War of the Rebellion: Serial 125 Page 1251 UNION AUTHORITIES.

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The case of Henry McGill, as I am informed, is the ordinary case of a soldier intoxicated, and in that condition disorderly and committing an assault upon the sergeant of his company. This sentence is equally unwarranted, and shocks our ideas of humanity and justice as a punishment affixed to a crime.

The officers composing these courts-martial are inexperienced, most of them young, and it is only for the purpose of discipline and under a pressing necessity that they are intrusted with such powers at all. The Government has now by this statute, granting amnesty to all for the highest crime known to military law, opened the door for an exercise properly of the same amnesty and clemency by you in all past cases, and I feel certain that is judicious exercise will restore as many and as valuable men to the country's service as the statute itself. You have had occasion to revise in many instances the sentences of courts- martial passed upon officers and civilians. You know how extremely uncertain these tribunals have proved for the purposes of justice, and I trust your knowledge and experience will be availed of to work out some broad and generous relief for the poor private soldier, who has neither the means nor the friends to present his individual case and the special hardships he suffers, but who is nevertheless entitled from his utter dependence and lowliness to the kindest consideration of his Commander-in-Chief whenever opportunities present themselves for its proper exercise.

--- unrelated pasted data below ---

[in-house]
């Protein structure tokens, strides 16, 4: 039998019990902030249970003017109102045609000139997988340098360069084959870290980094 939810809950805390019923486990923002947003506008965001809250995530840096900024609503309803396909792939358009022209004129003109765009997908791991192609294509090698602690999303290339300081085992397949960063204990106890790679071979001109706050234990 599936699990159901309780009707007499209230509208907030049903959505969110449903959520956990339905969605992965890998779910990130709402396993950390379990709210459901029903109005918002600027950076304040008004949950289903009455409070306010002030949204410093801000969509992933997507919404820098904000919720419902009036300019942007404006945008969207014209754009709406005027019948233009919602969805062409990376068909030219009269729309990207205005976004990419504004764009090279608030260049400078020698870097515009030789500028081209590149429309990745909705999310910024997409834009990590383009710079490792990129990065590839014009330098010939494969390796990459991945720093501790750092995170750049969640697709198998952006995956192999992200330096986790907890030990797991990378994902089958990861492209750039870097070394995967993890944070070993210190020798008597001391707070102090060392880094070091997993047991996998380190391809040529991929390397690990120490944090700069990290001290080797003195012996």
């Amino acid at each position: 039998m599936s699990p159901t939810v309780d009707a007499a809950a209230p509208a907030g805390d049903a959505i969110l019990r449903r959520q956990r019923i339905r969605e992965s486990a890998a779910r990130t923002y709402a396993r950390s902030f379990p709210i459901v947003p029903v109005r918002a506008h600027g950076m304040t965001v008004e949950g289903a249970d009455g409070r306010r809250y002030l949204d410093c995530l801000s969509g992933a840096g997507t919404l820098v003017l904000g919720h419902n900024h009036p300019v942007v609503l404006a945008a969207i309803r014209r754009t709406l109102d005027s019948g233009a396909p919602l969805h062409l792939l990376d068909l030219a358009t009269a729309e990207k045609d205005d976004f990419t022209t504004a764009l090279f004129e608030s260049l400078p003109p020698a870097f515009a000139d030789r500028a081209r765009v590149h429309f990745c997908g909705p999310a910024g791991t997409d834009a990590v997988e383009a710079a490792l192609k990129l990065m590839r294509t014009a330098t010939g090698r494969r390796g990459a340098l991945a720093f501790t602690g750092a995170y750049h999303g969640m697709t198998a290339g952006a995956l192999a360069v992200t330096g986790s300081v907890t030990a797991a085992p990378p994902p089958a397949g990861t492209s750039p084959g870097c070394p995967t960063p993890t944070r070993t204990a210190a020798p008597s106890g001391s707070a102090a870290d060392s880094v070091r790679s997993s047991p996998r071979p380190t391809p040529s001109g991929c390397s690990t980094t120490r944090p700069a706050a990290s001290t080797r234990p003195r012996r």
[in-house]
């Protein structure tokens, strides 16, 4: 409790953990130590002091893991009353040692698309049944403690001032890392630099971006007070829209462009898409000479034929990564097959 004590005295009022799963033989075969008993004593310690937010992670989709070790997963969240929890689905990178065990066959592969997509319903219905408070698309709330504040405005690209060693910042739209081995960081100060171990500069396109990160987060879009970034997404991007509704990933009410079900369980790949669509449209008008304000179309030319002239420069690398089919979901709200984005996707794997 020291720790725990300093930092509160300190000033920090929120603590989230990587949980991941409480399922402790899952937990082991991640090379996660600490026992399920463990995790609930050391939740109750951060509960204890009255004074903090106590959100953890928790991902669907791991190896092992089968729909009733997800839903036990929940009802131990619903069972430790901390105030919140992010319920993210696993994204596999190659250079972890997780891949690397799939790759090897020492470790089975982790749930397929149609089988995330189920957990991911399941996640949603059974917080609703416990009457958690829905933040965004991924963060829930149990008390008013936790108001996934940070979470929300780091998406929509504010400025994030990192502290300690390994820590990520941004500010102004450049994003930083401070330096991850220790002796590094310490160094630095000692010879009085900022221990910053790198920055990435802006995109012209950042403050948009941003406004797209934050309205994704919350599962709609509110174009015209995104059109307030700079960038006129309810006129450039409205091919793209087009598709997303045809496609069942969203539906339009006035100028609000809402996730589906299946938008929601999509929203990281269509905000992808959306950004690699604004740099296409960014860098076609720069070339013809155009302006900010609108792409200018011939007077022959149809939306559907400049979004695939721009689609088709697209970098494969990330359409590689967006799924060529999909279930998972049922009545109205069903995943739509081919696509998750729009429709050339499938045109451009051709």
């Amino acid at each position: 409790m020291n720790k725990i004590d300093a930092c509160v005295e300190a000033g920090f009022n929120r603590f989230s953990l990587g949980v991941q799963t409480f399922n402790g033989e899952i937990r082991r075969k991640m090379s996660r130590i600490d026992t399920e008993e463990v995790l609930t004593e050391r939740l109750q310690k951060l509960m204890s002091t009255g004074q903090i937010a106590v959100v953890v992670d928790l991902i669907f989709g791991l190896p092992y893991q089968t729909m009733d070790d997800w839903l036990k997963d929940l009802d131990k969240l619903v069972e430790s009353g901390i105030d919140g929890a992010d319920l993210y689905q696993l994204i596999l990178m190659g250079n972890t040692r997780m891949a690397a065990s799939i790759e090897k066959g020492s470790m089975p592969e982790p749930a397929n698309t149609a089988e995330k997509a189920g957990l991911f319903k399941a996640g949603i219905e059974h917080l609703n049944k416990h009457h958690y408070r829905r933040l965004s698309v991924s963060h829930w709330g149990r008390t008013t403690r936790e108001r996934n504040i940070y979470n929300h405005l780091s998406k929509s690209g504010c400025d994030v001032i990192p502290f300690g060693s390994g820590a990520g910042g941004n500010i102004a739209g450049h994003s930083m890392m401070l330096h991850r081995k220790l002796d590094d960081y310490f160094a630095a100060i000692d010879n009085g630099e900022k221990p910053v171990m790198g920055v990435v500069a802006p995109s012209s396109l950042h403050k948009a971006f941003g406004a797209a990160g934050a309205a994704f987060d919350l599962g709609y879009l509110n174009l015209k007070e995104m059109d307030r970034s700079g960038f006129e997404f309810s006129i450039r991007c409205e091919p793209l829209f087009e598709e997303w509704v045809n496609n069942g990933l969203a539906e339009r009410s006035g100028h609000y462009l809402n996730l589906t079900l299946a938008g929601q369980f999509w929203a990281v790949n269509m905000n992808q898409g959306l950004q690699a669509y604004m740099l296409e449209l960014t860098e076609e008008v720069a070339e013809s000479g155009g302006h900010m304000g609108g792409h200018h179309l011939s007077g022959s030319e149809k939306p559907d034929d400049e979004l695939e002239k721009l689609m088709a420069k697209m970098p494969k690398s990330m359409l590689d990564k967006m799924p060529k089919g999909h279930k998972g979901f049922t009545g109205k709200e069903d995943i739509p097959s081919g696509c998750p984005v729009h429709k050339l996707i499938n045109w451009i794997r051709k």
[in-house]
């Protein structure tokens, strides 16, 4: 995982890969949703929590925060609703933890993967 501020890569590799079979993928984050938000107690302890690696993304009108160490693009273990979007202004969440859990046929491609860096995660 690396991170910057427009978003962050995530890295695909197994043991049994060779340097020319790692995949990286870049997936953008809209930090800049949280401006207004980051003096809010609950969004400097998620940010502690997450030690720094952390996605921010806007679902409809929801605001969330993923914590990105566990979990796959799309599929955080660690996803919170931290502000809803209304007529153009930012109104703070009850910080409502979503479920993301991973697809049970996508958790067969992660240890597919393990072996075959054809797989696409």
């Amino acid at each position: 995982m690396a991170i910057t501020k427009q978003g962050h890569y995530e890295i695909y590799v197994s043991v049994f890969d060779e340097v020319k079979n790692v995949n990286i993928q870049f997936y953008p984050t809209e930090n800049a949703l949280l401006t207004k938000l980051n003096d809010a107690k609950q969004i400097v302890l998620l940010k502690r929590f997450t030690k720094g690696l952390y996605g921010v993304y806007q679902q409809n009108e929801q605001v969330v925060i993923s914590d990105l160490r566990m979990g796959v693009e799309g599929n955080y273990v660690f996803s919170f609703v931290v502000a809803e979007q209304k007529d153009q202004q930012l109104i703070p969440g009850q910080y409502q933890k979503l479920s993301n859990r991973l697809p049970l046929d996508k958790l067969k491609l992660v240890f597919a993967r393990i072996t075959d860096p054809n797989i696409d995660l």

I am, respectfully and faithfully, yours,

JNO. A. ANDREW,

Governor.

[Indorsement.]

TUESDAY AFTERNOON, 4.30 O"CLOCK.

I called to present this letter of Governor Andrew earnestly recommending a pardon to all deserters in prison or under sentence as well as to those at large.

CHARLES SUMNER.

WAR DEPT., PROVOST-MARSHAL-GENERAL'S OFFICE,

Washington, D. C., March 23, 1865.

His Excellency SAMUEL CONY,

Governor of Maine, Augusta, Me.:

SIR: Yours of the 20th instant hoping that I will have the draft in Maine progress as moderately as possible is received. I do not desire to force the draft any further than is necessary under the orders of the President and Secretary of War, which require me now to have every board of enrollment fully occupied in putting men into the service in one way or the other. I am glad to learn by your letter that you are now getting volunteers rapidly and that the men are of a good class, and I sincerely hope that the progress in volunteering will render all further steps in regard to the draft unnecessary.

Major Littler's instructions require him not to proceed with the business of the draft wherever and whenever volunteers are presented as rapidly as they can be examined.

Very respectfully, your obedient servant,

JAMES B. FRY,

Provost-Marshal-General.